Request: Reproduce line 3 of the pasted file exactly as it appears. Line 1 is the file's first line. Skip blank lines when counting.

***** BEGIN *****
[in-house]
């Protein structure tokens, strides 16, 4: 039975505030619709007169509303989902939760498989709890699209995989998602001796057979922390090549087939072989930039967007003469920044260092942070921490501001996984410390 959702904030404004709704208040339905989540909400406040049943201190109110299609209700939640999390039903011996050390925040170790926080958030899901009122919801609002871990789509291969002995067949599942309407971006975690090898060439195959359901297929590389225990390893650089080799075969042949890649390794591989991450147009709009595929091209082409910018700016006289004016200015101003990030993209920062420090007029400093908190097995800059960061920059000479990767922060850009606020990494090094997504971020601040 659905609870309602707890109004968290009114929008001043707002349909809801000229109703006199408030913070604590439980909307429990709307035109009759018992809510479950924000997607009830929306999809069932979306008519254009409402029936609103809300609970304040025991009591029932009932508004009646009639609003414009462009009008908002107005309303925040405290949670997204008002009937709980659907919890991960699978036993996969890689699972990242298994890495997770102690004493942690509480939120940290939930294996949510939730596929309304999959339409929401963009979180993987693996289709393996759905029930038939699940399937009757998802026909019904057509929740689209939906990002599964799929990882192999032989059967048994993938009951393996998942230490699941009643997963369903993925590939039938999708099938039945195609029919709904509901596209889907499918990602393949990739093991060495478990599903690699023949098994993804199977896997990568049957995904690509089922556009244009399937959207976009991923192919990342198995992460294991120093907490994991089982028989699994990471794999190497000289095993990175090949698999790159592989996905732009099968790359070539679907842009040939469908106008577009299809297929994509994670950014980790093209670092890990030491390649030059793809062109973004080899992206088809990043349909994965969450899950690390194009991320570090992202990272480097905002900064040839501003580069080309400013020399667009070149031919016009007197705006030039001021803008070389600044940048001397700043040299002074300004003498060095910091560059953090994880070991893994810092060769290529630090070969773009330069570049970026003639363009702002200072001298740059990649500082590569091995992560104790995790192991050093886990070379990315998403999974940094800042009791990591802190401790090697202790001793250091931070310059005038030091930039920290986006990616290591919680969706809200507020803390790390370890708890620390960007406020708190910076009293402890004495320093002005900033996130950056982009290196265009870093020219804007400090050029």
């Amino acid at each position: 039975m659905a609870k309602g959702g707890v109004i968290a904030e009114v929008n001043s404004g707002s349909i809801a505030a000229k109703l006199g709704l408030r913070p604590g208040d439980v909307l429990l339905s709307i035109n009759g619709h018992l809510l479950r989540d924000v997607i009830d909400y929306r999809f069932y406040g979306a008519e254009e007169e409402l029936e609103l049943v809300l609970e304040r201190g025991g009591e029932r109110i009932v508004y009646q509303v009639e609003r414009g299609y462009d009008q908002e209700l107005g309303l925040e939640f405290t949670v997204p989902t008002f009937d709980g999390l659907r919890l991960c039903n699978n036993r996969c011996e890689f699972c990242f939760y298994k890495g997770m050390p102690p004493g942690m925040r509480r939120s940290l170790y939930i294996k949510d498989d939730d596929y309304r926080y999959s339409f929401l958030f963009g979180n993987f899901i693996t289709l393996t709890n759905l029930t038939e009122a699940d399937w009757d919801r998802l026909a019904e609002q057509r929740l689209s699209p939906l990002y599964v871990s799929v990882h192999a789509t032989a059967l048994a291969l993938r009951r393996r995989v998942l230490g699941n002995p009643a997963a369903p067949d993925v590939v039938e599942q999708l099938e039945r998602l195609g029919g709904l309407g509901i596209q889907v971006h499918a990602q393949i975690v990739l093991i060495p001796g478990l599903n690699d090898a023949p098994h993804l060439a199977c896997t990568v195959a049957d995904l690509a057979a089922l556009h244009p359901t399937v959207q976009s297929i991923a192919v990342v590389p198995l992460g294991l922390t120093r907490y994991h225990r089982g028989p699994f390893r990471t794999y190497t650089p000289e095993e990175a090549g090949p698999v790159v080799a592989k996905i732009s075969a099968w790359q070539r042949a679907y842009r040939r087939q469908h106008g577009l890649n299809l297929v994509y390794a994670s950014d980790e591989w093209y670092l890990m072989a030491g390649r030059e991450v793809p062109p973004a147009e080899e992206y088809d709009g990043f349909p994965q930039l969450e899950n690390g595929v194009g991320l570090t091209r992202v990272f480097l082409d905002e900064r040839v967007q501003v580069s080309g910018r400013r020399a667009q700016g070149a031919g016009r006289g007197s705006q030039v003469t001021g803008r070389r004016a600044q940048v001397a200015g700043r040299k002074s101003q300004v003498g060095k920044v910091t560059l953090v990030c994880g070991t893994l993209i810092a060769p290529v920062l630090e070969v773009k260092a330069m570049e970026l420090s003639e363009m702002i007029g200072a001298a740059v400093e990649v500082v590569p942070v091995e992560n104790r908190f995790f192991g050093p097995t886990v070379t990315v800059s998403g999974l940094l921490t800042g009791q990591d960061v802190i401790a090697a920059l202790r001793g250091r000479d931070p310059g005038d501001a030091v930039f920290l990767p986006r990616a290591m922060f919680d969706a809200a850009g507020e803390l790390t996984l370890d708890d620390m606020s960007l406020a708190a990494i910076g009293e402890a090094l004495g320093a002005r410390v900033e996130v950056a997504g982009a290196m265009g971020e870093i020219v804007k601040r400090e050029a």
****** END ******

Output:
């Amino acid at each position: 039975m659905a609870k309602g959702g707890v109004i968290a904030e009114v929008n001043s404004g707002s349909i809801a505030a000229k109703l006199g709704l408030r913070p604590g208040d439980v909307l429990l339905s709307i035109n009759g619709h018992l809510l479950r989540d924000v997607i009830d909400y929306r999809f069932y406040g979306a008519e254009e007169e409402l029936e609103l049943v809300l609970e304040r201190g025991g009591e029932r109110i009932v508004y009646q509303v009639e609003r414009g299609y462009d009008q908002e209700l107005g309303l925040e939640f405290t949670v997204p989902t008002f009937d709980g999390l659907r919890l991960c039903n699978n036993r996969c011996e890689f699972c990242f939760y298994k890495g997770m050390p102690p004493g942690m925040r509480r939120s940290l170790y939930i294996k949510d498989d939730d596929y309304r926080y999959s339409f929401l958030f963009g979180n993987f899901i693996t289709l393996t709890n759905l029930t038939e009122a699940d399937w009757d919801r998802l026909a019904e609002q057509r929740l689209s699209p939906l990002y599964v871990s799929v990882h192999a789509t032989a059967l048994a291969l993938r009951r393996r995989v998942l230490g699941n002995p009643a997963a369903p067949d993925v590939v039938e599942q999708l099938e039945r998602l195609g029919g709904l309407g509901i596209q889907v971006h499918a990602q393949i975690v990739l093991i060495p001796g478990l599903n690699d090898a023949p098994h993804l060439a199977c896997t990568v195959a049957d995904l690509a057979a089922l556009h244009p359901t399937v959207q976009s297929i991923a192919v990342v590389p198995l992460g294991l922390t120093r907490y994991h225990r089982g028989p699994f390893r990471t794999y190497t650089p000289e095993e990175a090549g090949p698999v790159v080799a592989k996905i732009s075969a099968w790359q070539r042949a679907y842009r040939r087939q469908h106008g577009l890649n299809l297929v994509y390794a994670s950014d980790e591989w093209y670092l890990m072989a030491g390649r030059e991450v793809p062109p973004a147009e080899e992206y088809d709009g990043f349909p994965q930039l969450e899950n690390g595929v194009g991320l570090t091209r992202v990272f480097l082409d905002e900064r040839v967007q501003v580069s080309g910018r400013r020399a667009q700016g070149a031919g016009r006289g007197s705006q030039v003469t001021g803008r070389r004016a600044q940048v001397a200015g700043r040299k002074s101003q300004v003498g060095k920044v910091t560059l953090v990030c994880g070991t893994l993209i810092a060769p290529v920062l630090e070969v773009k260092a330069m570049e970026l420090s003639e363009m702002i007029g200072a001298a740059v400093e990649v500082v590569p942070v091995e992560n104790r908190f995790f192991g050093p097995t886990v070379t990315v800059s998403g999974l940094l921490t800042g009791q990591d960061v802190i401790a090697a920059l202790r001793g250091r000479d931070p310059g005038d501001a030091v930039f920290l990767p986006r990616a290591m922060f919680d969706a809200a850009g507020e803390l790390t996984l370890d708890d620390m606020s960007l406020a708190a990494i910076g009293e402890a090094l004495g320093a002005r410390v900033e996130v950056a997504g982009a290196m265009g971020e870093i020219v804007k601040r400090e050029a």